Well, as I am enjoying the good life in Colorado, this seemed appropriate. The best summation of these sort of announcements is “These guys must be high.” There are cannabis stores ever…
Source: The Drug War
There are very few things Mike Rinder and I agree on these days.
He’s gone his way and I’ve gone mine. No need to expatiate.
I’m in agreement with his latest blog regarding Colorado’s shift toward legalizing pot.
Too bad California didn’t have the same foresight when they shot down a ballot that would have legalized Marijuana here in the Golden State.
But it seems much of the public and the politicians here would rather Male ulciscitur dedecus sibi illatum, qui amputat nasal suum or cut off their noses to spite their faces.
Take a look at their idiocy back in the ’90’s when they passed a mandatory motorcycle helmet law.
Motorcycle sales dropped almost 40% and now less people despite almost perfect weather for riding don’t ride or ride less.
Less motorcycles of course means more cars which increases freeway congestion and fossil fuel consumption.
So we can thank our California legislature inadvertently or otherwise for putting more cars on the road in an ostensible effort to keep motorcyclists safe.
Seems the law of unintended consequences applies.
Though it may seem that I digress but really like riding a motorcycle without a helmet. Smoking Marijuana is just another matter of personal choice and behavior. One that doesn’t harm anyone other than the person doing it.
Yet it seems that in the last couple of decades California has epitomized what some call a nanny state.
I could go on about the asinine smoking bans in LA where one can’t even light up out doors for fear that some errant second hand smoke might penetrate the smog.
But suffice it to say that I’ve made my point on the lunacy of trying to legislate morality.
And so it is with the so called “war on drugs” which is just another form of prohibition. An action that was so successful in financing criminality that it was the only Constitutional amendment that was ever repealed.
Worse. It seems that the so called “Church of Scientology” supports this inanity while claiming to follow the words of L Ron Hubbard.
Obviously these idiots haven’t read Dianetics the Modern Science of Mental Health where Hubbard himself says back in 1950:
The chronic alcoholic is physically and mentally ill. Dianetics can clear him or even merely release him without too much trouble for alcohol is apparently not physiological in its addictive effect. With the whole range of chemistry to choose stimulants and depressants from, why the government chooses a superiorly aberrative and inferiorly stimulative compound to legalize is a problem for the better mathematicians, possibly these who deal exclusively in tax income problems. Opium is less harmful, marijuana is not only less physically harmful but also better in the action of keeping a neurotic producing, phenobarbital does not dull the senses nearly as much and produces less after effect, ammonium chloride and a host of other stimulants are more productive of results and hardly less severe on the anatomy: but no, the engrams, contaging unpleasantly along from the first crude brew which made one of our ancestors drunk, decree that alcohol is the only thing which is to be drunk if a person wants to “forget it all” and “have a good time.” There is really nothing wrong with alcohol save that it depends mainly on engrams and other advertising for its effect and is otherwise remarkably inferior in performance: that it makes such aberrative engrams is probably its main claim to fame and infame. Making one drug immoral and another one taxable is a sample of the alcohol engram in society.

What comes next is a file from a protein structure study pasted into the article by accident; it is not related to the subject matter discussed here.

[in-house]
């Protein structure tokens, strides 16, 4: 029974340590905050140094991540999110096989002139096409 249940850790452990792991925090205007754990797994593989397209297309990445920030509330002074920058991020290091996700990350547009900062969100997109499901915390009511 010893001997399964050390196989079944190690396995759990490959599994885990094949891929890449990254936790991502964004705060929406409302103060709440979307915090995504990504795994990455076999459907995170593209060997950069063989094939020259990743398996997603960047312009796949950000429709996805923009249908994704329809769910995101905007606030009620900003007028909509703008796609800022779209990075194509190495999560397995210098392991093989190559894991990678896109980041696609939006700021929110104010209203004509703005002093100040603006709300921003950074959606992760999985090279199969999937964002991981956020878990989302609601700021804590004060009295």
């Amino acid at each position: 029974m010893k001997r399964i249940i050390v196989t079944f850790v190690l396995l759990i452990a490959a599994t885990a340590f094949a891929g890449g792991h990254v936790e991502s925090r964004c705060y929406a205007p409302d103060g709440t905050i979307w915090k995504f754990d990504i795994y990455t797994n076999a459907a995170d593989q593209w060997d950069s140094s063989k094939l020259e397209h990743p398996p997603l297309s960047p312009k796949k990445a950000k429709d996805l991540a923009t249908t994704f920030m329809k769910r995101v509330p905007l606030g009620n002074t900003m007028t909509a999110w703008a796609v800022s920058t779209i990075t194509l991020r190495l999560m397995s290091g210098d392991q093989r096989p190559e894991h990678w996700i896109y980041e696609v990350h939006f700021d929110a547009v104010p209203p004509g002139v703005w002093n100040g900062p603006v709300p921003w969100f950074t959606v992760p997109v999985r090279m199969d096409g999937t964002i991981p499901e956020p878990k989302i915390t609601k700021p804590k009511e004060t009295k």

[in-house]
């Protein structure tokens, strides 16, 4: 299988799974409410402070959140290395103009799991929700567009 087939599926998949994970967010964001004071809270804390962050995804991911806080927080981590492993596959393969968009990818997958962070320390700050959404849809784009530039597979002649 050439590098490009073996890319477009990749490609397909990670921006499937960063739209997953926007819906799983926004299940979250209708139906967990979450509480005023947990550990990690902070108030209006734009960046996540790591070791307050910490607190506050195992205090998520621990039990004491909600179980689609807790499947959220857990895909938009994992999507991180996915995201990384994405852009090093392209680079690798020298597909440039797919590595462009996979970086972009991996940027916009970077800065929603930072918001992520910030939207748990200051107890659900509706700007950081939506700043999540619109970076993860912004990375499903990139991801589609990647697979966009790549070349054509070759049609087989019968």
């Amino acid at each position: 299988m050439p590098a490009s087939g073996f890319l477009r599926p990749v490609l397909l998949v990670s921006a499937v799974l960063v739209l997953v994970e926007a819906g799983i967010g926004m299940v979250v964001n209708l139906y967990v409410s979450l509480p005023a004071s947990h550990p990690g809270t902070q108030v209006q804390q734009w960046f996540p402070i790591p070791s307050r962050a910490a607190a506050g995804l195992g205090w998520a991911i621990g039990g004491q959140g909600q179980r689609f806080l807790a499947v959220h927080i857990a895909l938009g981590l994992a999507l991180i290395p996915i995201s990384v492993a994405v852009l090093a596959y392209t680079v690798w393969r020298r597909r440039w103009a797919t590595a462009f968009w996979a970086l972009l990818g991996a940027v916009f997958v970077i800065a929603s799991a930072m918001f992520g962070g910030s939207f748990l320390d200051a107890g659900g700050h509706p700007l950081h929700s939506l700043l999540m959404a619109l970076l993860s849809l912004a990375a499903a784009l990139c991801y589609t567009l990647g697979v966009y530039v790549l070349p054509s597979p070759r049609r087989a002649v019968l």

He doesn’t exactly come out and say that marijuana should be legal, especially in the era “Refer Madness” but he does seem to imply that it should be.
Another thing that shows how far the Scientology Organization while claiming otherwise has strayed away from what they call the “scriptures” by getting in bed with agencies like the DEA and promoting that compilation of fiction called the “‘Truth’ About Drugs“.